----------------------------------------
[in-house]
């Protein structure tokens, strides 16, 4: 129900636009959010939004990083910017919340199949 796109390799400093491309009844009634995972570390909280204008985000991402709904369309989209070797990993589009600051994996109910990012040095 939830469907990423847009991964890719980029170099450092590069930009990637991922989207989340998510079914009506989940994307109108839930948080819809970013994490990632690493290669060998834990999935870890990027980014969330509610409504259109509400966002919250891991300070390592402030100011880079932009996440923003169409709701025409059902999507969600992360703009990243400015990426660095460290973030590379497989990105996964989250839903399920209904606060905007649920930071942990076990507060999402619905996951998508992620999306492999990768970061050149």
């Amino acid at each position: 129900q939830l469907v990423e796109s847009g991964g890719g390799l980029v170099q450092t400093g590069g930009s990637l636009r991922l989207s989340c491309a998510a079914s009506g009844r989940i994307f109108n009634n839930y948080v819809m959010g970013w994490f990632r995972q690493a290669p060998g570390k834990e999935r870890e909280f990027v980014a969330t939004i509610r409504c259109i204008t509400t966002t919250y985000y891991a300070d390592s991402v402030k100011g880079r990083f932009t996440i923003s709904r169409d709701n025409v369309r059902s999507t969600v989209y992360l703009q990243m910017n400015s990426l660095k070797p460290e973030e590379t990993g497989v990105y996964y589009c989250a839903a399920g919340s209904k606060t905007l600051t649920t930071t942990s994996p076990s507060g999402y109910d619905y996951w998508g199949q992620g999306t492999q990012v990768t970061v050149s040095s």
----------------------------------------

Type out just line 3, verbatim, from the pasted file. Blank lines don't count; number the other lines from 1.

């Amino acid at each position: 129900q939830l469907v990423e796109s847009g991964g890719g390799l980029v170099q450092t400093g590069g930009s990637l636009r991922l989207s989340c491309a998510a079914s009506g009844r989940i994307f109108n009634n839930y948080v819809m959010g970013w994490f990632r995972q690493a290669p060998g570390k834990e999935r870890e909280f990027v980014a969330t939004i509610r409504c259109i204008t509400t966002t919250y985000y891991a300070d390592s991402v402030k100011g880079r990083f932009t996440i923003s709904r169409d709701n025409v369309r059902s999507t969600v989209y992360l703009q990243m910017n400015s990426l660095k070797p460290e973030e590379t990993g497989v990105y996964y589009c989250a839903a399920g919340s209904k606060t905007l600051t649920t930071t942990s994996p076990s507060g999402y109910d619905y996951w998508g199949q992620g999306t492999q990012v990768t970061v050149s040095s």